Relax & Read

Northside fourth graders (front to back)  Alanah Verduzco, Sara Meismer, Faith Riga, Riott Cogburn and Gage Semour. Ainsley Shoquist read during class as part of Beanstack, a reading program that enables students to log in to record their reading time, as well as give a review of the book they are reading. They can also earn rewards. All students are in Meagan Dorris’ classroom. Both fourth and fifth graders are participating in the reading program.

New to the staff at Northside Elementary is librarian Cynthia Maffett, but she’s not the only thing that’s new to the campus. Introduced last month, fourth and fifth grade students began participating in Beanstack, a digital reading program that has enabled kids to log their reading time and earn digital badges as well as other rewards.

“Our campus is the only one participating in the program,” Maffett said. “This is a way for kids to record their reading and earn incentives.”

Most recently, a drawing was held in which kids were rewarded for their reading success.

“Five students from each grade earned a token to get a book from the book vending machine,” Maffett said.

According to Maffett, the campus purchased the reading program last year for the 2021-22 school year.

Northside students are challenged to spend time reading each day with the goal of at least 600 minutes during the month.

“The goal is for each student to read 20 minutes on average a day,” she said. “Students can go online and record the minutes and the title of the book.”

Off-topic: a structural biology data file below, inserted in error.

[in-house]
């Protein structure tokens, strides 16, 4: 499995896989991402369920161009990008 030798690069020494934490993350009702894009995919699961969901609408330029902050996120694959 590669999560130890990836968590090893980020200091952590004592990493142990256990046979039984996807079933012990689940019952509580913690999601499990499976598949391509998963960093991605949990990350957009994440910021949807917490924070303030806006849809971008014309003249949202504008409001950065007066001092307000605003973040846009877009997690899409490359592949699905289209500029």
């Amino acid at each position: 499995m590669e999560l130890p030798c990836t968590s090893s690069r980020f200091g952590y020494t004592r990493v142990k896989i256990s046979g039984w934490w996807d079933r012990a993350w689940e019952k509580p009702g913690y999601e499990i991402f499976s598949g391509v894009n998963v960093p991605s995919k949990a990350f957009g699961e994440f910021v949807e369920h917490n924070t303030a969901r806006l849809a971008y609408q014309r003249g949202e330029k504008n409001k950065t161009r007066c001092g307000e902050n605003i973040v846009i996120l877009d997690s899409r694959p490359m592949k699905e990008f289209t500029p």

Also, during the month, teachers and Maffett can check on student progress.

“Periodically throughout the month, we can look for students that are on target,” she said. “They receive a small reward.”

Students can also write reviews of the books they’ve read, which Maffett says is beneficial in two ways.

“Teachers can gauge students’ reading comprehension of a book with Beanstack,” she said.

The other benefit is fellow students can see what their friends are reading and read their book reviews.

Each month focuses on a theme, which correlates with activities students can complete online. September was “Back to School” and October is “Hallow-Read Around the World.”

The reward for October is a party.

“At the end of October, students who have reached the goal of 600 minutes will have a party ... they will get to play bingo and have prizes,” Maffett said.

Currently, from Sept. 15 to Oct. 15, is being celebrated as Hispanic Heritage Month, and students can participate in activities found on the Beanstack website that “center around the theme.”

Students can also take part in the Bluebonnet Reading Challenge now through January, another tool that is encouraging students to read.

“The Bluebonnet Reading Challenge is tied to the Texas Library Association.” she said. “There is a list of books the association recommends.”

Students can check out books at the school library or the El Campo Branch Library. They can read whatever book they choose, however if needed, teachers and Maffett can offer suggestions.

The Beanstack reading program will continue until the end of the school year. It is comparable to another program elementary students once participated in, according to Maffett.

“We used to do Excellerated Reader where kids take online quizzes after reading the book,” she said.

So far, the new reading program is going well.

“I think they are enjoying it,” Maffett said. “It’s new for them and therefore exciting to them.”

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